- Sporty exterior design
- Comfortable seats and driving position
- Manual gearbox – get it as an automatic
- Overall interior material quality
With Seat, despite the brand not being one of the most mainstream, you can pretty much bet on it as a brand and an investment. As it uses Volkswagen parts; for example this Leon Cupra uses the Volkswagen Group’s MQB platform, so shares its running gear with the likes of the Volkswagen Golf, Audi A3 and the Skoda Octavia. Also the same 2.0-litre TSI engine as Golf GTI , you can pretty much guarantee that you’re onto a good product – oh, and one that doesn’t cost as much as its competitors I just mentioned. However, the Leon Cupra punches above its price tag and comes with equipment you have to pay extra for on the Volkswagen Golf GTI. Front limited-slip differential for example is standard on this, which you have to pay for on the Golf. If you take the Honda Civic, for example though, it looks a little bland in comparison.
On The Road
The Seat Leon Cupra is powered by a 2.0-litre TSI turbo engine which has been pretty heavily tuned to 286bhp. This power output makes the model Seat’s most powerful hatchback, and one of the hottest on our roads. By adding the limited-slip differential and new XDS electronic technology, Seat has controlled the torque steer that would normally be created by such power in a front-wheel drive vehicle. The limited-slip differential is capable of moving 100% of its power to either of the front wheels, making use of the most available grip through tight corners. Torque power levels sit at 350Nm at around 1700rpm, meaning that if you choose the manual transmission you’re not forever changing gears to get anywhere. Again, focussing on our test mule, which features a manual gearbox, its 0-62mph sprint comes in at 5.8seconds – if you go for the DSG automatic, though, you’ll chop another second off that time. Top speed is electronically limited to 155mph.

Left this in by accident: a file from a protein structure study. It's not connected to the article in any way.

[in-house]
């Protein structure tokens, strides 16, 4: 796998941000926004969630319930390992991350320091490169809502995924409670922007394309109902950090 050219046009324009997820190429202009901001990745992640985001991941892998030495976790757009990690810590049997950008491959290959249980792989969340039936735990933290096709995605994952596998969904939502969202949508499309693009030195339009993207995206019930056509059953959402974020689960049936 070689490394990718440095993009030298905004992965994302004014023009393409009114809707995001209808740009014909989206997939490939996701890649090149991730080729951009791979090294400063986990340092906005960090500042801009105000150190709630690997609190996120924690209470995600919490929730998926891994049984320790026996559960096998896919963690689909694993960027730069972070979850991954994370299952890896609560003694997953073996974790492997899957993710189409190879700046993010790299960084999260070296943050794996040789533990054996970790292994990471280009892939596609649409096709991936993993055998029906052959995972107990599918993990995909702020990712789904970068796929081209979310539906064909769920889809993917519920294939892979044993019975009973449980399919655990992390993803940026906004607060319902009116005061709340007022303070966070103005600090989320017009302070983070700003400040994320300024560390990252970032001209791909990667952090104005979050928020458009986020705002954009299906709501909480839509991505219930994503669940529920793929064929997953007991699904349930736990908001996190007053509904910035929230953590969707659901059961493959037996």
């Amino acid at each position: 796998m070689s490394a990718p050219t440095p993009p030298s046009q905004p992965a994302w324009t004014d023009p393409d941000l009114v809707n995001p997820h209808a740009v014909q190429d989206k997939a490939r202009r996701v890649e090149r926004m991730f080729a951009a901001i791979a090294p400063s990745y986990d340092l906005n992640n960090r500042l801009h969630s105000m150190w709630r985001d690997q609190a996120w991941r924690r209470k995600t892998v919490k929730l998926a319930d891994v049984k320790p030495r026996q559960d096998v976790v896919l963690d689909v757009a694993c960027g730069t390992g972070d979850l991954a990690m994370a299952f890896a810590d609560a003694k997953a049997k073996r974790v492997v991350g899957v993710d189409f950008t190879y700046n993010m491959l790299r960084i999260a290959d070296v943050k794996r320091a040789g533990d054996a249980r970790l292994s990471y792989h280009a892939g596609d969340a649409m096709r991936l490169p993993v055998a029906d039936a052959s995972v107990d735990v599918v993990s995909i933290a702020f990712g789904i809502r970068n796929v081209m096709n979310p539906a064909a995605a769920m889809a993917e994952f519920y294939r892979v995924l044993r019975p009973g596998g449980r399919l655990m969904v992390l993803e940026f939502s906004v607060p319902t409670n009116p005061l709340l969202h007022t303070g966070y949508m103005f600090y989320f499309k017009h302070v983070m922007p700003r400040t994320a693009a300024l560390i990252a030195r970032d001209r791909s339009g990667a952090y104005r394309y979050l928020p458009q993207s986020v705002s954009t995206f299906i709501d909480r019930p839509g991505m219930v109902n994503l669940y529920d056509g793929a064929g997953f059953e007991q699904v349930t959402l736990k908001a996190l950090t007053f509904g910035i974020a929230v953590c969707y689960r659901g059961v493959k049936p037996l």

This car can handle. That electronically-controlled limited-slip differential does wonders to take you into a corner and take you back out of it safely, keeping understeer at bay.
The steering, however, could be a little heavier, but isn’t uncomfortably light and you can turn it through the corners and it feels just as direct. The Leon Cupra has a driver mode called Cupra which stiffens up the suspension somewhat, for a sportier drive – it also hightens its noise. Driver modes include Comfort, Normal and Cupra (its Sport button), which controls the dampers and their stiffness. Even in sport mode, though, the car isn’t too stiff, certainly not uncomfortable on even the longest of journeys. Plus, if you’re in sport mode, you’re generally too focused on your driving to care, but comfort mode is there if you just fancy sitting back and having a relaxing drive. Seat even set a Nurburgring front-wheel drive lap record, back in May 2015, of 7minutes and 58seconds, which was fitted with Seat’s optional Sub-8 package. The Volkswagen Golf Clubsport SVW's – the hottest Golf GTI yet and even more powerful than even the four-wheel-drive Golf R – smashed the Nurburgring, Nordschleife record, recording a time of 7minutes 49.21seconds, back in May.
And if you do fancy a little track action, those stability control technologies can be switched off.
The Leon Cupra produces some noise, but not in an annoying way. For everyday life, the car sounds good, but to give it a little more oomph the Cupra button takes the whole thing to another level. One thing about the Seat is, and all Volkswagen Group vehicles really, is that everything seems to fit together well; wind noise is limited and there are no annoying rattling noises through the cabin when driving at motorway speeds, or on very open roads. In a bid to increase sales, the Seat Leon Cupra has become a little sanitised, but in Seat’s efforts to create a hot compact hatchback, the results are wonderful. The Seat Leon Cupra has a perfect blend of entertainment, functionality, everyday usability and off-the-wall power and handling when you need it, with refinement that challenges even the more expensive in its class. No, it’s not cheap, but there’s no denying that it’s ruddy good.
In The Car